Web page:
Dylann Roof convicted on all counts in Charleston church massacre
16 December 2016
After a week-long trial in which evidence of his guilt was undisputed, white supremacist Dylann Roof was convicted of all charges in his federal murder and hate crimes trial. A jury of nine whites and three blacks took only two hours to approve 33 counts against him, 18 of which carry the death penalty.
Family members of the victims sat in the courtroom holding hands as the verdicts were read out, with “guilty” sounded after every one. There had been little doubt about the verdicts, since video footage of Roof confessing to the massacre was played to the jury, and even his own attorneys did not suggest he was innocent.
The defense did not call a single witness, but was entirely focused on laying the groundwork for the sentencing phase, in which Roof declared he intended to represent himself. Federal prosecutors have said they will seek a death sentence. The sentence will be decided by the same jurors who heard the evidence in the trial, and that phase of the proceeding will begin on January 3.
The trial included not only Roof’s videotaped confession, but graphic testimony from the three survivors of the massacre, in which Rev. Clementa Walker and eight parishioners, all African-Americans, were slaughtered, as well as excerpts from Roof’s journal, including a list of churches he was considering as possible targets, and an online manifesto he posted, declaring his desire to trigger a race war.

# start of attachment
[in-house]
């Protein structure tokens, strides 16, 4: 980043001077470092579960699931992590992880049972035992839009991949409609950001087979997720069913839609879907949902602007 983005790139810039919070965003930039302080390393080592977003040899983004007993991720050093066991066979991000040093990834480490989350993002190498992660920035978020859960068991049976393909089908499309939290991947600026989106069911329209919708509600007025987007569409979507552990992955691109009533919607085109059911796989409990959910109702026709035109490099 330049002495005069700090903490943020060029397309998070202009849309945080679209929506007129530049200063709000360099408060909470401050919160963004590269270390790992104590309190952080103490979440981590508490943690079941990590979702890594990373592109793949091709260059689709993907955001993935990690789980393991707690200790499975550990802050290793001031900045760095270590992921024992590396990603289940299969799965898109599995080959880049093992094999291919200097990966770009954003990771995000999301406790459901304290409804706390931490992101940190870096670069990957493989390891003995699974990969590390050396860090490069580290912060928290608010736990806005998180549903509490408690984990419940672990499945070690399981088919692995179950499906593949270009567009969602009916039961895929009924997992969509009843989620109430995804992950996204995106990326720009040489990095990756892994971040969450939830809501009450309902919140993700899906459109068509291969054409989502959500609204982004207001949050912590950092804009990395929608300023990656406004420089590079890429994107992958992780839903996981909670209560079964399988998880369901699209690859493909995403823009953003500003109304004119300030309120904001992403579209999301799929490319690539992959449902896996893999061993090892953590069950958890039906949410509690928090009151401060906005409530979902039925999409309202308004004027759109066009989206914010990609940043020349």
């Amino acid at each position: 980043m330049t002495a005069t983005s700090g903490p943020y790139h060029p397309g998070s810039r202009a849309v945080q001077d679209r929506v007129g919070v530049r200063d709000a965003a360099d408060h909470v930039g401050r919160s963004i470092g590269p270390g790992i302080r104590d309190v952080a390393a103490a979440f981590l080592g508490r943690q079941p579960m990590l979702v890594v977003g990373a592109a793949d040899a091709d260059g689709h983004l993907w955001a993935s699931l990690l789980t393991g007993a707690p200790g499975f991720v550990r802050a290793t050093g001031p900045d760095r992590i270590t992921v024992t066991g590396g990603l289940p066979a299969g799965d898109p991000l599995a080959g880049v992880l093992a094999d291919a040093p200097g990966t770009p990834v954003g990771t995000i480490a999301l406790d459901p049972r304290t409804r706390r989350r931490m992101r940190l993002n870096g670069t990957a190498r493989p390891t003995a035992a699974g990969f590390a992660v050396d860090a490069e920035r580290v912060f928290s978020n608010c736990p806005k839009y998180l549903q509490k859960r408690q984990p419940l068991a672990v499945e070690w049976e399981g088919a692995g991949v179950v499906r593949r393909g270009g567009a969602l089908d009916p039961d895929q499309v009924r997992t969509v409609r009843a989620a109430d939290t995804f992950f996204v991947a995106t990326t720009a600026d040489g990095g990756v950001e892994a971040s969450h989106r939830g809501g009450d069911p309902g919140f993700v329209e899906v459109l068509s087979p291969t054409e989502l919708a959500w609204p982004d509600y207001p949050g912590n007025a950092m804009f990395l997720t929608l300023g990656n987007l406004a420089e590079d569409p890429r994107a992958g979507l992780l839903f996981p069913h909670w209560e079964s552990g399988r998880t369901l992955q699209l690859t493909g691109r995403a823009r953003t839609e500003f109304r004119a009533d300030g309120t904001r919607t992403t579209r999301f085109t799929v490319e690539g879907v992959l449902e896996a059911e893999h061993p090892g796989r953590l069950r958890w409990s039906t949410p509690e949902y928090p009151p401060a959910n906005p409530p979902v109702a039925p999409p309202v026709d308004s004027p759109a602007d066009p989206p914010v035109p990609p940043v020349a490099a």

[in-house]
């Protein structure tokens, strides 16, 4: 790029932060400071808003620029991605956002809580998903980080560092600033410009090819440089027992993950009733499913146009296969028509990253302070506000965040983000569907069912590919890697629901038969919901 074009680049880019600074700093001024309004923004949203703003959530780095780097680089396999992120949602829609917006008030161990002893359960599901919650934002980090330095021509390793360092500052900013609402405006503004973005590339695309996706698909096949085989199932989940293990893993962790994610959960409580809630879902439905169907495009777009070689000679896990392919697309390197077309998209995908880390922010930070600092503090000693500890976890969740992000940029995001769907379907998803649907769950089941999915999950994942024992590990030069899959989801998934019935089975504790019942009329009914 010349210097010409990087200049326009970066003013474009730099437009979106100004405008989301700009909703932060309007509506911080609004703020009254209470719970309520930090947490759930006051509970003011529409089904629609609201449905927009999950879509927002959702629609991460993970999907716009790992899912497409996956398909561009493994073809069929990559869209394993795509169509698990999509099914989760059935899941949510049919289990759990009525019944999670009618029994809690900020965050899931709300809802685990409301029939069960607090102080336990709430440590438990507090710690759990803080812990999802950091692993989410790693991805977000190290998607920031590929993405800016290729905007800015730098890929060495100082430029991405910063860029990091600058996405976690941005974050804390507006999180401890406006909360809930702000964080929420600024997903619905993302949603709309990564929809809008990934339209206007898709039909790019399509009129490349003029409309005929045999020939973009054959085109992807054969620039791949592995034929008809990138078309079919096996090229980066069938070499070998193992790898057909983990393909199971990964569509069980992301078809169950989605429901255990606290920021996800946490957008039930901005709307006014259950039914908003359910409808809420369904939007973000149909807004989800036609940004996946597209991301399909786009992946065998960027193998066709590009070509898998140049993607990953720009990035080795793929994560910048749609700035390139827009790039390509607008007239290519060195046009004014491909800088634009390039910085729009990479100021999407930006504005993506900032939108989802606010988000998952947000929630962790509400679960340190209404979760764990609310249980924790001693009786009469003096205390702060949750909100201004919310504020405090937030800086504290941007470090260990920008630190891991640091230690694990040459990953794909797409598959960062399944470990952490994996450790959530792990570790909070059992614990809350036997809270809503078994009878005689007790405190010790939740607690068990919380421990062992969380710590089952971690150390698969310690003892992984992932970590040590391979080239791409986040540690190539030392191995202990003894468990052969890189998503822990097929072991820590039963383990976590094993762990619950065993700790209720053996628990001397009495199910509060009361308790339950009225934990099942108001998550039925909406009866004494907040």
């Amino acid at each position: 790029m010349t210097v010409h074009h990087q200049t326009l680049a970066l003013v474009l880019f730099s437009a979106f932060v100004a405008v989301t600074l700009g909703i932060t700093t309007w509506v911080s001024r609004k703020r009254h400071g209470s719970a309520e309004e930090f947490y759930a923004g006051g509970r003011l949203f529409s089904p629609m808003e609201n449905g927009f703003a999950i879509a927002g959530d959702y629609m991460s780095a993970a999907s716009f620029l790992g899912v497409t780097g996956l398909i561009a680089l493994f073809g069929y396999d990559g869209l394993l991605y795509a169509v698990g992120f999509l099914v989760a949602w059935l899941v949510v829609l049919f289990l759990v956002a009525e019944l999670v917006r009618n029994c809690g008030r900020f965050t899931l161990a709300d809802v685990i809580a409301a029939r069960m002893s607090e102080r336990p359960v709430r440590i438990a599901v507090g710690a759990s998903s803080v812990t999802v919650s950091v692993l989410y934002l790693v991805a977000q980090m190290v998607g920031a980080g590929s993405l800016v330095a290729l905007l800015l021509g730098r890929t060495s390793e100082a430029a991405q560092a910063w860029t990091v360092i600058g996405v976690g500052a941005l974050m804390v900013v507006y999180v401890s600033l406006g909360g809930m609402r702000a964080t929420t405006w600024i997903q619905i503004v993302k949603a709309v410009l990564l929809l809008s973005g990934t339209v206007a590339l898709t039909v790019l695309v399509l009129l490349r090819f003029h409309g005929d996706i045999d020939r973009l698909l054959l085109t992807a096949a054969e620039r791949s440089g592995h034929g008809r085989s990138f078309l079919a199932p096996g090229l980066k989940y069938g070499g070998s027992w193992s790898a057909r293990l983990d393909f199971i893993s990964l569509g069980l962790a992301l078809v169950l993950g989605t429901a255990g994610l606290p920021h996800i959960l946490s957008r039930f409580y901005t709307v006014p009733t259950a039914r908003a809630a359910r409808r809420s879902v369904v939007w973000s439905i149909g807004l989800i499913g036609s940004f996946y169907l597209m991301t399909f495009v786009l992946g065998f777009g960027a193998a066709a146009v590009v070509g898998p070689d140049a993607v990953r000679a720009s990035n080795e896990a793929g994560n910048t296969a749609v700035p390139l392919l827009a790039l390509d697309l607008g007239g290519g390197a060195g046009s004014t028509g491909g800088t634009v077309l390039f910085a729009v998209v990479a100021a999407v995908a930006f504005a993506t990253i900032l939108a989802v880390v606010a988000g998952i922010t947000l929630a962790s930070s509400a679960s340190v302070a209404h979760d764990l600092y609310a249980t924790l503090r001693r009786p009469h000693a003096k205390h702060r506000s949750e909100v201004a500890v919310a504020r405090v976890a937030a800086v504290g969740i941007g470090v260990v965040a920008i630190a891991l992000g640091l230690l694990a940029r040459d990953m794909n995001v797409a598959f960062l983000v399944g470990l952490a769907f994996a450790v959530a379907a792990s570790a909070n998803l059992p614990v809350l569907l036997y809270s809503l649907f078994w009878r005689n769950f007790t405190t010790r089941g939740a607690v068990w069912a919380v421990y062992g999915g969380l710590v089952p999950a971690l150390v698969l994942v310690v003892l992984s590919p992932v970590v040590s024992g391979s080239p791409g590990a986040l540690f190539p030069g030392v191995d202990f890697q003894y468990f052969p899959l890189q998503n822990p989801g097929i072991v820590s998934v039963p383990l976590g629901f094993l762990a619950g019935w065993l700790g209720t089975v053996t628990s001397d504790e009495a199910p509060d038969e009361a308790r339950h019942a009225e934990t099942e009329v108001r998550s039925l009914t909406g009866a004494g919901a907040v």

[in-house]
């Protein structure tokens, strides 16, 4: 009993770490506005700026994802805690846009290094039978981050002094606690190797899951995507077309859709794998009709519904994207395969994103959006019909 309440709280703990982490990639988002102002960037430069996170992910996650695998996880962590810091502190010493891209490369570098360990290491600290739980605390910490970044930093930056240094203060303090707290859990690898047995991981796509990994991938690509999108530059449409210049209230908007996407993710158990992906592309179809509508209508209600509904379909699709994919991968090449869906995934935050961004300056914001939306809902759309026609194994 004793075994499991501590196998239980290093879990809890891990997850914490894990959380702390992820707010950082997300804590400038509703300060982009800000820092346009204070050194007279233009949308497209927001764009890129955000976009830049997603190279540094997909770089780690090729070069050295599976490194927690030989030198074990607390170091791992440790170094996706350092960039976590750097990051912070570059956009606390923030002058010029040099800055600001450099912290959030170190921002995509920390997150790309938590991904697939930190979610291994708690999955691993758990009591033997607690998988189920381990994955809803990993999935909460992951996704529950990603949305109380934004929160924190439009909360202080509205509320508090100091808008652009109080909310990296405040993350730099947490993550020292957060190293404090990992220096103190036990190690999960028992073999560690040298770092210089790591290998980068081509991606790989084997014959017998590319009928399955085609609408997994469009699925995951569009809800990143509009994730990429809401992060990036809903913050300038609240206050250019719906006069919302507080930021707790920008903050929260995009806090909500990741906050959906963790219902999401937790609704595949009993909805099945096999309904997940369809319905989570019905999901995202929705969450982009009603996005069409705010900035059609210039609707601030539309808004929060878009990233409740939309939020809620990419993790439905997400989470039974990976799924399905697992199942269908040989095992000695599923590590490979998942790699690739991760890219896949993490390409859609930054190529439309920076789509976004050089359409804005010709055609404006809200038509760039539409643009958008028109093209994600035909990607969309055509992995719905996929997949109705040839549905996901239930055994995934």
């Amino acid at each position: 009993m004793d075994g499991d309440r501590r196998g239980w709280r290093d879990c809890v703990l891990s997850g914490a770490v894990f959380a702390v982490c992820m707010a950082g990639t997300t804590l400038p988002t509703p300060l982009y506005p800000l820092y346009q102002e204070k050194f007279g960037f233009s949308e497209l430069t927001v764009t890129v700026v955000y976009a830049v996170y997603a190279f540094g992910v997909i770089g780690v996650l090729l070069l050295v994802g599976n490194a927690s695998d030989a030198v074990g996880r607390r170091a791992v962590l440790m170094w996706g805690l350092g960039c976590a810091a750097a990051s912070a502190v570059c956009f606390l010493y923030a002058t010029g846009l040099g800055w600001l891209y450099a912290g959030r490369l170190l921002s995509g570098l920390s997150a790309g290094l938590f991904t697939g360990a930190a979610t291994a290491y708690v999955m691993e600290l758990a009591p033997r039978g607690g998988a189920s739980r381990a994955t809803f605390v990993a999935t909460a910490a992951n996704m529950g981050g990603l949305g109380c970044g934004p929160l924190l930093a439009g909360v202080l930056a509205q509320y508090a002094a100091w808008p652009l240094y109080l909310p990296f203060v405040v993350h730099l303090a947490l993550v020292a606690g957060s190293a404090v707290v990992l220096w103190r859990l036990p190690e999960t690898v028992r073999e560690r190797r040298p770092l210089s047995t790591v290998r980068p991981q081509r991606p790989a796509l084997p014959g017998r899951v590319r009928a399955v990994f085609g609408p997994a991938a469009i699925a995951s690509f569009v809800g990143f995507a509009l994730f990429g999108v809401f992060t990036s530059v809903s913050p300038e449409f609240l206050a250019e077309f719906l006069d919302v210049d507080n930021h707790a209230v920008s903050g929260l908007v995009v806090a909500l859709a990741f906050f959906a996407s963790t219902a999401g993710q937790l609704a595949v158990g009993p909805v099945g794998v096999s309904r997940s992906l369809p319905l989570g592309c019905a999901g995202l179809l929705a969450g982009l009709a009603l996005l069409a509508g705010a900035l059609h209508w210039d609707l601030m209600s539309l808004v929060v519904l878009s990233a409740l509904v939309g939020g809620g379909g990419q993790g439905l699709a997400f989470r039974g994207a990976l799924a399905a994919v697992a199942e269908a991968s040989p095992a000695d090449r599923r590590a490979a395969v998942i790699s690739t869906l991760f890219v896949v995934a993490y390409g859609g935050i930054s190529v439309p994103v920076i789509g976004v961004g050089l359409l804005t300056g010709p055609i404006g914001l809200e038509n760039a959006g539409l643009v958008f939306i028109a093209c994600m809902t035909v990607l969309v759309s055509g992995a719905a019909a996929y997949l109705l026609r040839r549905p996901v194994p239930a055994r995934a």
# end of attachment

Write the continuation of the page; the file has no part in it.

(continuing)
On the second day of the trial, Roof’s mother Amelia Cowles suffered a heart attack after saying “sorry” out loud several times. She was hospitalized and survived. The 22-year-old defendant’s grandmother also attended the trial.
Defense attorney David Bruck, who specializes in death-penalty cases, told the jury in his closing argument that even though Roof was clearly motivated by racial hatred, he was also mentally ill. He called his client an immature young man who embraced the “mad idea that he can make things better by executing those kind, virtuous people.”
Roof apparently planned to kill himself or force police to shoot him to death in a final confrontation after the massacre, and he left one elderly black woman in the church alive, telling her that he needed her to be the only witness to his murders. In the event, however, he was taken without resistance the next day, after police pulled his vehicle over in Shelby, North Carolina, more than 200 miles from Charleston.
Media coverage of the trial has been completely superficial, repeatedly characterizing Roof as “evil,” without attempting to explain the deeper social roots of his terrible crime. The bloodbath in Charleston is only one of a seemingly endless series of such violent mass killings, many of them motivated by confused right-wing and racist sentiments, others without any discernible rationale except despair and alienation from society.
There has been zero mention in current media reports about the trial of Roof’s connections to ultra-right political circles in South Carolina, a hotbed of what is now termed the “alt-right,” or his “white nationalist” sentiments. Roof cited the web site of the Council of Conservative Citizens as crucial to his own development as a white supremacist.